Opinion | On the morality of our children

It’s said that it takes a village to raise a child, and that’s what I thought of this teenage girl at the centre of a nude scandal. Most times, parents play their role actively to raise morally upright kids, but peer pressure and the far-reaching media are two domains beyond their reach.

From my experience, it takes a certain miracle to raise an upright child. Some children get severely disciplined and policed by their parents, but yet end up as victims of all the vices the parents had warned them against down the line. Some parents, strangely, don’t have to go through many hassles to raise upright children.

This teenager probably had disciplinarians as parents and had demonstrated to them that she won’t let down her guard so cheaply, living different lives in the open and in the closet. There’s always that corrupting influence of peers and the dangerously democratized media that frustrate, and sometimes even neutralise, “home training.”

I grew up with friends who started smoking, drinking and doing drugs right from secondary schools, and yet they had emotionally present and morally conscious parents watching over them. Their deviation defied the conventional logic of parental guidance as the ultimate moral compass.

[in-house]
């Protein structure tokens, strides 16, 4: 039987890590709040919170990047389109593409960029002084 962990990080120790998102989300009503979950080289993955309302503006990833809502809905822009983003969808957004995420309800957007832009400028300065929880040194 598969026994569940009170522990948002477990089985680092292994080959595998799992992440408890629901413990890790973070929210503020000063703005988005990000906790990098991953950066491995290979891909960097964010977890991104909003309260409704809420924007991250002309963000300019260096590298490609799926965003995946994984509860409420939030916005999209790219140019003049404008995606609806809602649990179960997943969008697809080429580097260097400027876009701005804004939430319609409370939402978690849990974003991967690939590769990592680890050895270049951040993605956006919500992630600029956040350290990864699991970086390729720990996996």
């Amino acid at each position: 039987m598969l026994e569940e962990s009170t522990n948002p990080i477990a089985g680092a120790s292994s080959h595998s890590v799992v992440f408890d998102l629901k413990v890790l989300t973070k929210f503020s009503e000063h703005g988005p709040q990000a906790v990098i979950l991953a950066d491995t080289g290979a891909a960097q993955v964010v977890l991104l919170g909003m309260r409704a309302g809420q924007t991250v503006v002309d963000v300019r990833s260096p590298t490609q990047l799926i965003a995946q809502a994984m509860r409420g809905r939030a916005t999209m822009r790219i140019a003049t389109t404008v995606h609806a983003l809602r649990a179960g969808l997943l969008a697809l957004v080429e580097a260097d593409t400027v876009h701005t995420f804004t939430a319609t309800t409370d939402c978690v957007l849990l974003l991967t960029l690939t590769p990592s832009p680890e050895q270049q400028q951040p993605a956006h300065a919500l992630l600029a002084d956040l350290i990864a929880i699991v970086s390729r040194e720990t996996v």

I lost my father when I was in primary school, and my mother when I was in senior secondary school, and, based on our theory of morality, that freedom could’ve enabled my depravity. But, unlike my friends who had consistently active parents, I never partook in any vice. I’ve never ever partaken in drinking or smoking, and have also never ever done drug.

I was raised by the proverbial village, and with a society of relatives, teachers and strangers that played a role in molding us. I’m not perfect either, but I’ve listened to the village more than I’ve ignored them. So, I prefer the tone of those who, wondering why a teenager would be sending her nude photos to a random man, said, “Allah ya shirya mu” – for it’s not our wisdom alone that produces model children or protects us from these social vices.

There’s a a turning-point in everyone’s life, and we all deserve a second chance. This teenage girl is rather lucky to have learnt this hard lesson at this age, and it’s my prayer that she’s never going to lose her guard again in her dealings with men.

We are not what we are because we are wise, we are so mostly because we are lucky.

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